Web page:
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Risk Management Bulletin

How To Stay Safe When You Use Public Wi-Fi

By Risk Management Bulletin

Public Wi-Fi allows your team to stay connected on the go. You have to be careful, though, because public Wi-Fi is notoriously unsecure. Cybercriminals could also log into the free network you use and access data on your devices, such as your login information or confidential client files. Exercise caution and stay safe in several ways as you use your laptop, tablet or smartphone on public Wi-Fi networks.

Verify the Network Name

Before logging in, research the network. Only log into Wi-Fi that originates from a legitimate source as you avoid a man-in-the-middle attack. For example, cybercriminals may name their network “Free Wi-Fi” or mimic the establishment’s name as a way to attract users. Ask the barista, librarian or other staff member to verify the name of their public Wi-Fi network before you log in.

Turn off File Sharing

Your team relies on file sharing, but this feature is lucrative for cybercriminals, too. That’s why you want to turn off file sharing when you use public Wi-Fi. This step protects your files and data you don’t want criminals to access.

Use a VPN

A virtual private network (VPN) encrypts data as it travels between your device and the server. Research free and paid VPN options, then add one to your devices for protection when you need it on the go.

Check for HTTPS

If you see a lock symbol and HTTPS in front of the website address in the status bar, you’re browsing a secure site. You can also use an HTTPS extension for extra protection.

Enable Two-Factor Authentication

With two-factor authentication, you add an extra layer of protection to your online browsing. Even if cybercriminals gain access to your password, they probably cannot get into your account since they need to enter a unique authentication code also.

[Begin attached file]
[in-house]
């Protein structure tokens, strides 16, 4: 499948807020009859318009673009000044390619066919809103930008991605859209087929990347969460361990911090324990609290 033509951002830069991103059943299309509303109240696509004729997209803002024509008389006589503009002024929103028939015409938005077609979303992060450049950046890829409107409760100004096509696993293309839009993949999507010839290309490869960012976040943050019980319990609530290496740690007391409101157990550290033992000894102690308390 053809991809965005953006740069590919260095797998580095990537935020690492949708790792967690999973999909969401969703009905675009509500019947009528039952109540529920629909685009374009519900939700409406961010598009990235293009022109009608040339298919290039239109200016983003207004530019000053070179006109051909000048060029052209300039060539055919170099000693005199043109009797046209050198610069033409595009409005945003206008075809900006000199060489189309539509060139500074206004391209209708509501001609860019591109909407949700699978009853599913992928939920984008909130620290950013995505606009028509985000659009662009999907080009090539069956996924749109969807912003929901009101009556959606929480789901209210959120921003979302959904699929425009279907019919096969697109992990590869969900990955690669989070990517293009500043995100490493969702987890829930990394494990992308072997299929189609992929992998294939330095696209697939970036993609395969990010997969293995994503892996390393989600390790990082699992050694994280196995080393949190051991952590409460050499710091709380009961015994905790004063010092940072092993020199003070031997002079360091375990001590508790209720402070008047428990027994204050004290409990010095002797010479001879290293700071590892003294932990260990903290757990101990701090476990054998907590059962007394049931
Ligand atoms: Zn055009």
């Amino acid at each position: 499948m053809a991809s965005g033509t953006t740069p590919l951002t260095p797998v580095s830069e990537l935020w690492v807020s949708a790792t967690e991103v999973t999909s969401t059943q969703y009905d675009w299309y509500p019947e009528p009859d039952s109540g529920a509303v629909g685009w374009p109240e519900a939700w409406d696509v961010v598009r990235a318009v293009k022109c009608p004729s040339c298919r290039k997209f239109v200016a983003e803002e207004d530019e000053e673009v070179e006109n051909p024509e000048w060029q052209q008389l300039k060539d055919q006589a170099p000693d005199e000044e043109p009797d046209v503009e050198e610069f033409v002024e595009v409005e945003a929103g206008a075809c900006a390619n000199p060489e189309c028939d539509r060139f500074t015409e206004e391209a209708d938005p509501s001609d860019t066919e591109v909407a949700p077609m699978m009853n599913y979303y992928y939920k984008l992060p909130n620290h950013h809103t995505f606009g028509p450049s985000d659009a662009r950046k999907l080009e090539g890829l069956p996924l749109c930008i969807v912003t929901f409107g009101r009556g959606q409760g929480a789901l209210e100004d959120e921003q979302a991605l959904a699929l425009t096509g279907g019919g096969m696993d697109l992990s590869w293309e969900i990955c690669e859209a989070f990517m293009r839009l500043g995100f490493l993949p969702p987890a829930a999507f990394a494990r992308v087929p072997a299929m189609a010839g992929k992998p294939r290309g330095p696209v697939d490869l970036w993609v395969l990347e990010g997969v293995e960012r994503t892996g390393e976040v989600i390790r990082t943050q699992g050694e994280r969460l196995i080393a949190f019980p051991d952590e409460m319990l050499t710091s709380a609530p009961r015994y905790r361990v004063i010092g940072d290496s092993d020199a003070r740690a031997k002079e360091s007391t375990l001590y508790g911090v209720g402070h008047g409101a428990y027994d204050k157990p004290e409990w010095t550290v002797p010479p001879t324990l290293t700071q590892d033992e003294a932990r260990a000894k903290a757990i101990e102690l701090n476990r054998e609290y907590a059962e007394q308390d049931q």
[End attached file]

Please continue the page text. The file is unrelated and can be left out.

Update Software

Browser and software patches can improve security. Make it a habit to install these patches when you’re connected to a trusted network. Never update software when you’re connected to public Wi-Fi.

Forget the Network

After your public Wi-Fi session ends, log off all the websites you were signed into and tell your device to forget the network. This step prevents cybercriminals from connecting to your device automatically the next time you’re in the network area.

Limit your Activity

It’s tempting to think that cybercrime couldn’t happen to you or that you can afford to be careless because you have cybercrime and business liability insurance. However, always use caution. Save sensitive or confidential work for when you’re on a trusted network.

Your company may utilize public Wi-Fi often to stay connected and get work done. Encourage your employees to use caution and follow these steps as they stay safe.

The Dangers Of Fake Business Reviews

By Risk Management Bulletin

Before visiting a business, 90 percent of consumers read online reviews. Your company needs online reviews, but your business could suffer if you encourage or allow fake reviews to populate the internet. Understand the dangers of fake reviews as you build and protect your company.

What are Fake Reviews?

As a business owner, you may solicit or allow fake reviews as a way to bolster your online reputation and attract more customers.

Four common types of fake reviews include:

  • Ask family members and friends to share reviews of your company. While your family and friends may be loyal customers, their reviews could be skewed and not provide an accurate picture of your company.
  • Pay employees to write reviews. These reviews could appear to be objective but are dishonest.